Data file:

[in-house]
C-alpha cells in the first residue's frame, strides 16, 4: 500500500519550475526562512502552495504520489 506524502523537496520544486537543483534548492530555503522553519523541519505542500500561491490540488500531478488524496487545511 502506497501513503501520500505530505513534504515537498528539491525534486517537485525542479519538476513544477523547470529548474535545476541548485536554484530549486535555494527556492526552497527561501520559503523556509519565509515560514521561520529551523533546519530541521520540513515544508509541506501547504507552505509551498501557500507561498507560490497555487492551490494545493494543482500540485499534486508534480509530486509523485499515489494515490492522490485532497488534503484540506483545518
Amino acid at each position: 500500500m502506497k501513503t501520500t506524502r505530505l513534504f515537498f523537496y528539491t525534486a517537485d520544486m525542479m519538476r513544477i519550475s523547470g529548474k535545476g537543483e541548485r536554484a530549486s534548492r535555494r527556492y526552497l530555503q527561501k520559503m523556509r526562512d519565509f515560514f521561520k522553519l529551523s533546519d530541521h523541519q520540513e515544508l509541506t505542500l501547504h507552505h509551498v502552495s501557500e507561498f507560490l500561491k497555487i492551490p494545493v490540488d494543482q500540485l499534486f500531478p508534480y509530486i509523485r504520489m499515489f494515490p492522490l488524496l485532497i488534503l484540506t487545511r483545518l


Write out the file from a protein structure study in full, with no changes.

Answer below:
[in-house]
C-alpha cells in the first residue's frame, strides 16, 4: 500500500519550475526562512502552495504520489 506524502523537496520544486537543483534548492530555503522553519523541519505542500500561491490540488500531478488524496487545511 502506497501513503501520500505530505513534504515537498528539491525534486517537485525542479519538476513544477523547470529548474535545476541548485536554484530549486535555494527556492526552497527561501520559503523556509519565509515560514521561520529551523533546519530541521520540513515544508509541506501547504507552505509551498501557500507561498507560490497555487492551490494545493494543482500540485499534486508534480509530486509523485499515489494515490492522490485532497488534503484540506483545518
Amino acid at each position: 500500500m502506497k501513503t501520500t506524502r505530505l513534504f515537498f523537496y528539491t525534486a517537485d520544486m525542479m519538476r513544477i519550475s523547470g529548474k535545476g537543483e541548485r536554484a530549486s534548492r535555494r527556492y526552497l530555503q527561501k520559503m523556509r526562512d519565509f515560514f521561520k522553519l529551523s533546519d530541521h523541519q520540513e515544508l509541506t505542500l501547504h507552505h509551498v502552495s501557500e507561498f507560490l500561491k497555487i492551490p494545493v490540488d494543482q500540485l499534486f500531478p508534480y509530486i509523485r504520489m499515489f494515490p492522490l488524496l485532497i488534503l484540506t487545511r483545518l